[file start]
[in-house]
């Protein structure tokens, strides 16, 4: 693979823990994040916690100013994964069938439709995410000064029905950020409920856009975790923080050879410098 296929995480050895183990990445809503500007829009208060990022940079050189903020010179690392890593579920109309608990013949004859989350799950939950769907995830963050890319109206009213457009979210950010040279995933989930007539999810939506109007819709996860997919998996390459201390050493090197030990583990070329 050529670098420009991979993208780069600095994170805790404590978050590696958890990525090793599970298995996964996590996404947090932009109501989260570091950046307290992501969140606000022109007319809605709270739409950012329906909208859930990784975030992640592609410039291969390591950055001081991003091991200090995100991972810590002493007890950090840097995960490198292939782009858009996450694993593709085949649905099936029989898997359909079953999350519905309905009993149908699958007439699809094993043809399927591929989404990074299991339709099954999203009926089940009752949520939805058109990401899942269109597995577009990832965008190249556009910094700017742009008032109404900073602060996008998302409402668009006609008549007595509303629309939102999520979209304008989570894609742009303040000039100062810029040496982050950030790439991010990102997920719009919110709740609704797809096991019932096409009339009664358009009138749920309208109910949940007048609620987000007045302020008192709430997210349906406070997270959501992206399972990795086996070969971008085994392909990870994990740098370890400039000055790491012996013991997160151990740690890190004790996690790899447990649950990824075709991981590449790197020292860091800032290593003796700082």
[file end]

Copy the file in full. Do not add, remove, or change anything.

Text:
[in-house]
């Protein structure tokens, strides 16, 4: 693979823990994040916690100013994964069938439709995410000064029905950020409920856009975790923080050879410098 296929995480050895183990990445809503500007829009208060990022940079050189903020010179690392890593579920109309608990013949004859989350799950939950769907995830963050890319109206009213457009979210950010040279995933989930007539999810939506109007819709996860997919998996390459201390050493090197030990583990070329 050529670098420009991979993208780069600095994170805790404590978050590696958890990525090793599970298995996964996590996404947090932009109501989260570091950046307290992501969140606000022109007319809605709270739409950012329906909208859930990784975030992640592609410039291969390591950055001081991003091991200090995100991972810590002493007890950090840097995960490198292939782009858009996450694993593709085949649905099936029989898997359909079953999350519905309905009993149908699958007439699809094993043809399927591929989404990074299991339709099954999203009926089940009752949520939805058109990401899942269109597995577009990832965008190249556009910094700017742009008032109404900073602060996008998302409402668009006609008549007595509303629309939102999520979209304008989570894609742009303040000039100062810029040496982050950030790439991010990102997920719009919110709740609704797809096991019932096409009339009664358009009138749920309208109910949940007048609620987000007045302020008192709430997210349906406070997270959501992206399972990795086996070969971008085994392909990870994990740098370890400039000055790491012996013991997160151990740690890190004790996690790899447990649950990824075709991981590449790197020292860091800032290593003796700082």